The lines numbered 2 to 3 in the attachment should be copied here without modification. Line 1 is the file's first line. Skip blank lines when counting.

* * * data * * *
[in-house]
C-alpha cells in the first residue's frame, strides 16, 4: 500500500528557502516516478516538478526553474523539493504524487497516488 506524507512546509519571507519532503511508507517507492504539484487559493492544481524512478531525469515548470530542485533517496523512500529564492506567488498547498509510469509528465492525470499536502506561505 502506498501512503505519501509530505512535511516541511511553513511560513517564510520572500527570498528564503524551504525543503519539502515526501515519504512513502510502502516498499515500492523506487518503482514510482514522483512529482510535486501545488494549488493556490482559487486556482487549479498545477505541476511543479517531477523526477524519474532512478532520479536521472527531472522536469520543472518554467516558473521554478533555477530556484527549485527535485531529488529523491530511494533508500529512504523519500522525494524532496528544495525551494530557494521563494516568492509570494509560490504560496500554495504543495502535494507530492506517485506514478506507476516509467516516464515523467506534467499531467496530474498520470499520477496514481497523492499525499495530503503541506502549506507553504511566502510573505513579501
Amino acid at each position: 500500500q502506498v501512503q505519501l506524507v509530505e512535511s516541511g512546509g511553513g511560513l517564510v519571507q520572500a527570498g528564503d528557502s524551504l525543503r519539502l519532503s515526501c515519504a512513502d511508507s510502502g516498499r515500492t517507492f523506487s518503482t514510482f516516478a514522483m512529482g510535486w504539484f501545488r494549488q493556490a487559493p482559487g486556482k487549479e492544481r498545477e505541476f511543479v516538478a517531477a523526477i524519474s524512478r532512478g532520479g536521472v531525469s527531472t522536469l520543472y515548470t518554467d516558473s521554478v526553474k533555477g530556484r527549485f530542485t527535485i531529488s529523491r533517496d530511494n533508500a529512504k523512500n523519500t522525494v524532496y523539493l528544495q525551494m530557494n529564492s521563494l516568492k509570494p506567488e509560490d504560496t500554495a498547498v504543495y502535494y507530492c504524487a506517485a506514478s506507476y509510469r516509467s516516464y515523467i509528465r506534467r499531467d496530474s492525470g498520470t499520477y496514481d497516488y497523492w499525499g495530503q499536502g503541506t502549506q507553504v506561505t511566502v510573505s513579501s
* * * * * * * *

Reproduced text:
C-alpha cells in the first residue's frame, strides 16, 4: 500500500528557502516516478516538478526553474523539493504524487497516488 506524507512546509519571507519532503511508507517507492504539484487559493492544481524512478531525469515548470530542485533517496523512500529564492506567488498547498509510469509528465492525470499536502506561505 502506498501512503505519501509530505512535511516541511511553513511560513517564510520572500527570498528564503524551504525543503519539502515526501515519504512513502510502502516498499515500492523506487518503482514510482514522483512529482510535486501545488494549488493556490482559487486556482487549479498545477505541476511543479517531477523526477524519474532512478532520479536521472527531472522536469520543472518554467516558473521554478533555477530556484527549485527535485531529488529523491530511494533508500529512504523519500522525494524532496528544495525551494530557494521563494516568492509570494509560490504560496500554495504543495502535494507530492506517485506514478506507476516509467516516464515523467506534467499531467496530474498520470499520477496514481497523492499525499495530503503541506502549506507553504511566502510573505513579501
Amino acid at each position: 500500500q502506498v501512503q505519501l506524507v509530505e512535511s516541511g512546509g511553513g511560513l517564510v519571507q520572500a527570498g528564503d528557502s524551504l525543503r519539502l519532503s515526501c515519504a512513502d511508507s510502502g516498499r515500492t517507492f523506487s518503482t514510482f516516478a514522483m512529482g510535486w504539484f501545488r494549488q493556490a487559493p482559487g486556482k487549479e492544481r498545477e505541476f511543479v516538478a517531477a523526477i524519474s524512478r532512478g532520479g536521472v531525469s527531472t522536469l520543472y515548470t518554467d516558473s521554478v526553474k533555477g530556484r527549485f530542485t527535485i531529488s529523491r533517496d530511494n533508500a529512504k523512500n523519500t522525494v524532496y523539493l528544495q525551494m530557494n529564492s521563494l516568492k509570494p506567488e509560490d504560496t500554495a498547498v504543495y502535494y507530492c504524487a506517485a506514478s506507476y509510469r516509467s516516464y515523467i509528465r506534467r499531467d496530474s492525470g498520470t499520477y496514481d497516488y497523492w499525499g495530503q499536502g503541506t502549506q507553504v506561505t511566502v510573505s513579501s